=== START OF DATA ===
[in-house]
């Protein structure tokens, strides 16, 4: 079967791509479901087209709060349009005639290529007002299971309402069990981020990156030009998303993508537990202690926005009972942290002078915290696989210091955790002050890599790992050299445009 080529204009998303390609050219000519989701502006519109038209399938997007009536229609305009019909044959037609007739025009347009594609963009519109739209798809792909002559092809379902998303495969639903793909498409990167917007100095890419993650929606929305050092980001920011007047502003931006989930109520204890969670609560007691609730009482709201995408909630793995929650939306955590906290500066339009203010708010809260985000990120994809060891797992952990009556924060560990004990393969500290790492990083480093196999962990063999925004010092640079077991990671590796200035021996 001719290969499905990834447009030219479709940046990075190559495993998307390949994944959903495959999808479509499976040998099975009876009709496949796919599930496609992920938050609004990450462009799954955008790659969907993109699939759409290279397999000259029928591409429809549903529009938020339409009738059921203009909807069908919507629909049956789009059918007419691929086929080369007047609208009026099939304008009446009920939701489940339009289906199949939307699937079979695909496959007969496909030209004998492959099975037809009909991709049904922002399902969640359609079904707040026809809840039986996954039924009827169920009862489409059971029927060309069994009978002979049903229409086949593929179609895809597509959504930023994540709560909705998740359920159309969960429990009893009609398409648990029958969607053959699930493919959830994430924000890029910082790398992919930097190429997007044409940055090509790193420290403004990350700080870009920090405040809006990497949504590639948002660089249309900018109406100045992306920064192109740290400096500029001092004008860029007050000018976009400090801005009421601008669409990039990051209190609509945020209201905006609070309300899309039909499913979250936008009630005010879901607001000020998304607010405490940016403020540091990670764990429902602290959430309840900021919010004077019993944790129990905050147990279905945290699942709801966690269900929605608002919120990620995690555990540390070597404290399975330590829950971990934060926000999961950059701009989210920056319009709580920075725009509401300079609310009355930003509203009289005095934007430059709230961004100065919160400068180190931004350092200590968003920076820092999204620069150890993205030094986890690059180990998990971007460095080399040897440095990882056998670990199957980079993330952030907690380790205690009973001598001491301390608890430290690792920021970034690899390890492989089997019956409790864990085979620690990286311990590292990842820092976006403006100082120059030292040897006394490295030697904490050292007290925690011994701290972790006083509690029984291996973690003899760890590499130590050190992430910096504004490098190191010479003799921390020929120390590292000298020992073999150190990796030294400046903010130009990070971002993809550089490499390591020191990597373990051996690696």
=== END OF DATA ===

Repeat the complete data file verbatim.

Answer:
[in-house]
């Protein structure tokens, strides 16, 4: 079967791509479901087209709060349009005639290529007002299971309402069990981020990156030009998303993508537990202690926005009972942290002078915290696989210091955790002050890599790992050299445009 080529204009998303390609050219000519989701502006519109038209399938997007009536229609305009019909044959037609007739025009347009594609963009519109739209798809792909002559092809379902998303495969639903793909498409990167917007100095890419993650929606929305050092980001920011007047502003931006989930109520204890969670609560007691609730009482709201995408909630793995929650939306955590906290500066339009203010708010809260985000990120994809060891797992952990009556924060560990004990393969500290790492990083480093196999962990063999925004010092640079077991990671590796200035021996 001719290969499905990834447009030219479709940046990075190559495993998307390949994944959903495959999808479509499976040998099975009876009709496949796919599930496609992920938050609004990450462009799954955008790659969907993109699939759409290279397999000259029928591409429809549903529009938020339409009738059921203009909807069908919507629909049956789009059918007419691929086929080369007047609208009026099939304008009446009920939701489940339009289906199949939307699937079979695909496959007969496909030209004998492959099975037809009909991709049904922002399902969640359609079904707040026809809840039986996954039924009827169920009862489409059971029927060309069994009978002979049903229409086949593929179609895809597509959504930023994540709560909705998740359920159309969960429990009893009609398409648990029958969607053959699930493919959830994430924000890029910082790398992919930097190429997007044409940055090509790193420290403004990350700080870009920090405040809006990497949504590639948002660089249309900018109406100045992306920064192109740290400096500029001092004008860029007050000018976009400090801005009421601008669409990039990051209190609509945020209201905006609070309300899309039909499913979250936008009630005010879901607001000020998304607010405490940016403020540091990670764990429902602290959430309840900021919010004077019993944790129990905050147990279905945290699942709801966690269900929605608002919120990620995690555990540390070597404290399975330590829950971990934060926000999961950059701009989210920056319009709580920075725009509401300079609310009355930003509203009289005095934007430059709230961004100065919160400068180190931004350092200590968003920076820092999204620069150890993205030094986890690059180990998990971007460095080399040897440095990882056998670990199957980079993330952030907690380790205690009973001598001491301390608890430290690792920021970034690899390890492989089997019956409790864990085979620690990286311990590292990842820092976006403006100082120059030292040897006394490295030697904490050292007290925690011994701290972790006083509690029984291996973690003899760890590499130590050190992430910096504004490098190191010479003799921390020929120390590292000298020992073999150190990796030294400046903010130009990070971002993809550089490499390591020191990597373990051996690696």